Neuropsychopharmacological mechanisms of stimulant drug action in attention-deficit hyperactivity disorder: a review and integration

  title={Neuropsychopharmacological mechanisms of stimulant drug action in attention-deficit hyperactivity disorder: a review and integration},
  author={Mary V. Solanto},
  journal={Behavioural Brain Research},
  • M. Solanto
  • Published 1 July 1998
  • Psychology, Biology
  • Behavioural Brain Research

Experimental Strategies for Investigating Psychostimulant Drug Actions and Prefrontal Cortical Function in ADHD and Related Attention Disorders

Combinations of these approaches can be used in adolescent, adult, and aged animals to identify the parameters of cell and neural circuit function that are regulated by MPH and to establish an overarching explanation of how MPH impacts PFC operations from cellular through behavioral functional domains.

Understanding the Effects of Stimulant Medications on Cognition in Individuals with Attention-Deficit Hyperactivity Disorder: A Decade of Progress

This work reviews the objectively measured cognitive effects that accompany the subjectively assessed clinical responses to stimulant medications and offers interpretations of the progress made over the past decade in understanding the cognitive effects of stimulant medication on individuals with ADHD.

maging the Effects of Methylphenidate on Brain opamine: New Model on Its Therapeutic Actions for ttention-Deficit/Hyperactivity Disorder

The postulate that the MP’s therapeutic effects are due in part to its bility to enhance the magnitude of DA increases induced by stimuli that by themselves generate weak responses, enhancing their aliency and the attention and interest they elicit.



Effects of Acute Stimulant Medication on Cerebral Metabolism in Adults with Hyperactivity

The effects of an acute dose of stimulant medication on cerebral metabolism in adults with ADHD was examined using positron emission tomography with flurodeoxyglucose-18 as the tracer to produce a differential pattern of increases and decreases in regional metabolism throughout the regions of interest.

Effects of methylphenidate and behavioral contingencies on sustained attention in attention-deficit hyperactivity disorder: a test of the reward dysfunction hypothesis.

The results indicate that MPH improved sustained attention on a laboratory task (and reduced task-irrelevant and other disinhibited behaviors), whereas behavioral contingencies did not, and suggest that, although both interventions improved stimulus discrimination processes, only MPH enhanced processes that mediate the regulation of effort over time.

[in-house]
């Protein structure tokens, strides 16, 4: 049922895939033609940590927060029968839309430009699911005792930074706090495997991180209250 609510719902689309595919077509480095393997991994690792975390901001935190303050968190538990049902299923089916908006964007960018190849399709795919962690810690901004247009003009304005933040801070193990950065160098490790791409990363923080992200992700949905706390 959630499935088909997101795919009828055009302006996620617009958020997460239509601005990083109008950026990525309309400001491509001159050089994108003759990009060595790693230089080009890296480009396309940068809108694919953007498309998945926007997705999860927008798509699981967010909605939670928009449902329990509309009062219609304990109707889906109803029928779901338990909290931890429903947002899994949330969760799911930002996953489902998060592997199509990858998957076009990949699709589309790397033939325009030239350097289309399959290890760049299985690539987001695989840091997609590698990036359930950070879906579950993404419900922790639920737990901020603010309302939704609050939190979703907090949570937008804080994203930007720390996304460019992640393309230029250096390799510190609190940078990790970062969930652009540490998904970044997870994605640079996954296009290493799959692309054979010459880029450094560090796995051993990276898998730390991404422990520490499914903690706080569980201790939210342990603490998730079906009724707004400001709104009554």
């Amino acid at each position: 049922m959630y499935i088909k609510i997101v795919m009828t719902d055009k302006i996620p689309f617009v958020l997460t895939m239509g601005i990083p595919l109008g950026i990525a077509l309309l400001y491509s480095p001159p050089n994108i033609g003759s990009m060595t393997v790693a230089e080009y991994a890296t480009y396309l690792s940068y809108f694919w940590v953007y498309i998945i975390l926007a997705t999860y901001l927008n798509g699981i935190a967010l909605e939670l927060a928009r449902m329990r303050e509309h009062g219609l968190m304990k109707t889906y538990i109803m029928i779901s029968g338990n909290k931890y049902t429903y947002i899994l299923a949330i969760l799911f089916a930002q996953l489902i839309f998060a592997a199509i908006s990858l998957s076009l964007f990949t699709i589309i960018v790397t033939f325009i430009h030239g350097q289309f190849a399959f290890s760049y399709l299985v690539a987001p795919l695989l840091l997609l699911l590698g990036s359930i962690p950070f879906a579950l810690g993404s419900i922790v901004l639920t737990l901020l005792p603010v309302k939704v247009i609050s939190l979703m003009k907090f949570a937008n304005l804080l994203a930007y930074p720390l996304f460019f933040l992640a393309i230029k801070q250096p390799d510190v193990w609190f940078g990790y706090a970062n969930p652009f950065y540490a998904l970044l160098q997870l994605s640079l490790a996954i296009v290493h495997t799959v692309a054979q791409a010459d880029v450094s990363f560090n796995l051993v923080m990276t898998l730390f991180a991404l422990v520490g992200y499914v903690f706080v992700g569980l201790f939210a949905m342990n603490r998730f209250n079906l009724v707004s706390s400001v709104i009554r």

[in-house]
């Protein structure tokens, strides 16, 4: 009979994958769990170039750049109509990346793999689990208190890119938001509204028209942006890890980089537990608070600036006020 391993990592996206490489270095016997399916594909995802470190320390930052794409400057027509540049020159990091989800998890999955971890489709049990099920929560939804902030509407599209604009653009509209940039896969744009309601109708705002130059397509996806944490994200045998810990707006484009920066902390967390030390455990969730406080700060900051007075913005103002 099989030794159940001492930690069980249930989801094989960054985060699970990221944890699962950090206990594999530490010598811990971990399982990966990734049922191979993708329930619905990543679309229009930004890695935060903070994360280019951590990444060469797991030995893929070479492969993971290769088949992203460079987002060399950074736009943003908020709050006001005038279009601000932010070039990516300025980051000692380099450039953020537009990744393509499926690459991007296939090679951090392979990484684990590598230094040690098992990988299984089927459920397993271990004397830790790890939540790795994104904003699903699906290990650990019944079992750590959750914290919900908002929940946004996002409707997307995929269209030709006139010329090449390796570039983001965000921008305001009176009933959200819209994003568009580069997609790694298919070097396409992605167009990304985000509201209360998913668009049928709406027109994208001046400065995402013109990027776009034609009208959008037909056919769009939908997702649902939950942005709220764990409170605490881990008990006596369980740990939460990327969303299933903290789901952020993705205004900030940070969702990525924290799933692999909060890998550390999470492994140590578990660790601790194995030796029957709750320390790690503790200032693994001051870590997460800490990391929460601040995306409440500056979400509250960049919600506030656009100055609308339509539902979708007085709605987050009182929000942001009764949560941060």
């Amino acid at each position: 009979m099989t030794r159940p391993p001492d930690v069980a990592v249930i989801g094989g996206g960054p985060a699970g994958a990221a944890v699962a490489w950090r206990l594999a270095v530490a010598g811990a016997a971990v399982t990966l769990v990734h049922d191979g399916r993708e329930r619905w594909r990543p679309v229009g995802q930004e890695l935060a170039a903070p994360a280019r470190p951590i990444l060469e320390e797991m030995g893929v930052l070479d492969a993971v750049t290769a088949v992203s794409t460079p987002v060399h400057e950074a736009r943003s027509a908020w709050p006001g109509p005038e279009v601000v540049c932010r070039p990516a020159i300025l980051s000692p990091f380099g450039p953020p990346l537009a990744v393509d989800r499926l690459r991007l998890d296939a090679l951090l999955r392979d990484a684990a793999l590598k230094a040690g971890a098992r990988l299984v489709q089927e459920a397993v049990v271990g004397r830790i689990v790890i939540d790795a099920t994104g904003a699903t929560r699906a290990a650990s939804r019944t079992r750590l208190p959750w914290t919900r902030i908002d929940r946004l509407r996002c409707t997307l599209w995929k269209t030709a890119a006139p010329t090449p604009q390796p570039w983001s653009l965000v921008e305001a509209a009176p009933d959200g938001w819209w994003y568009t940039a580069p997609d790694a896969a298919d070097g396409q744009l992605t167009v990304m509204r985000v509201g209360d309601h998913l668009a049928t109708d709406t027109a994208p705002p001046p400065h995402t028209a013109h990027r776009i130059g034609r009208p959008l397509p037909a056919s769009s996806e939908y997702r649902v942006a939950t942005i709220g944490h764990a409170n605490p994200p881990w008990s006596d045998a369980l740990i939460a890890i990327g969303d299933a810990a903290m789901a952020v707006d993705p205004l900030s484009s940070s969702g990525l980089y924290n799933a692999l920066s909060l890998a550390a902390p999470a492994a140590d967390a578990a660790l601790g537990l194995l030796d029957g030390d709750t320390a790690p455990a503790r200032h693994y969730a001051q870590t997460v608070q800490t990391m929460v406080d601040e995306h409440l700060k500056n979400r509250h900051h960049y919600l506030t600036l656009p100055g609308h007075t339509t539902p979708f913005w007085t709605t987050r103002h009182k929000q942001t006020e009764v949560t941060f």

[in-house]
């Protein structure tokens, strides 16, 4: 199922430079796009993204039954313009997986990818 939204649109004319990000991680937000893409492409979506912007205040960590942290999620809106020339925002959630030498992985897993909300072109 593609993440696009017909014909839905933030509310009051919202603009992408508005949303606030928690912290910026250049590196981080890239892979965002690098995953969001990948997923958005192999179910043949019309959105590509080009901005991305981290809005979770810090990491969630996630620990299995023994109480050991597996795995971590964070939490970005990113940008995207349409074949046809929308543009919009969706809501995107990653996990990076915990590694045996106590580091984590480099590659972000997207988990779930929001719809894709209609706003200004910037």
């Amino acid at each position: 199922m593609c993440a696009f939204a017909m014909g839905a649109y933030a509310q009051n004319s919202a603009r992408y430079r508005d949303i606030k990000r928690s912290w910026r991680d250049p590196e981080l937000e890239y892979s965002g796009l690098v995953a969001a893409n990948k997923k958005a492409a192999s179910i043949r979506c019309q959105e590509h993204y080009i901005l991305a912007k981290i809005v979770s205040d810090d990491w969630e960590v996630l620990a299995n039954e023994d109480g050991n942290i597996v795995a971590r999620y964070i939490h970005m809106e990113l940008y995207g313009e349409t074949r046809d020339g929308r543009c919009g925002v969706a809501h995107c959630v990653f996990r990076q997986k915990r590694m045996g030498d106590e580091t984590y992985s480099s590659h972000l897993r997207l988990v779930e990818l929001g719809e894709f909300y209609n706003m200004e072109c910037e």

The action of stimulant medication in attention deficit disorder with hyperactivity: dopaminergic, noradrenergic, or both?

  • F. LevyG. Hobbes
  • Psychology
    Journal of the American Academy of Child and Adolescent Psychiatry
  • 1988
Methylphenidate was shown to diminish attention deficits in the hyperactive group, but when methylphenidate is preceded by haloperidol, this effect was blocked on all the vigilance subtests, suggesting that this action is a primarily dopaminergic action.

A dose-response and time-action analysis of autonomic and behavioral effects of methylphenidate in attention deficit disorder with hyperactivity.

It is suggested that attentional deficit and inadequate motor inhibition represent divergent behavioral manifestations of hyperactivity, possibly corresponding to divergent neurophysiological substrates.

Cerebral glucose metabolism in adults with attention deficit hyperactivity disorder after chronic stimulant treatment.

The behavioral data strongly indicate that methylphenidate and d-amphetamine are effective agents for the treatment of adults with ADHD, as evidenced by improved ratings for restlessness and ability to maintain attention.

Catecholamines in attention-deficit hyperactivity disorder: current perspectives.

A multistage hypothesis is presented which emphasizes the interaction of norepinephrine, epinephrine, and dopamine in modulation of attention and impulse control.

Differential effects of methylphenidate on working memory in ADHD children with and without comorbid anxiety.

The presence of comorbid anxiety in children with ADHD predicts a less robust response to stimulant treatment and suggests that ADHD with anxiety may constitute a distinct and clinically meaningful subtype of ADHD.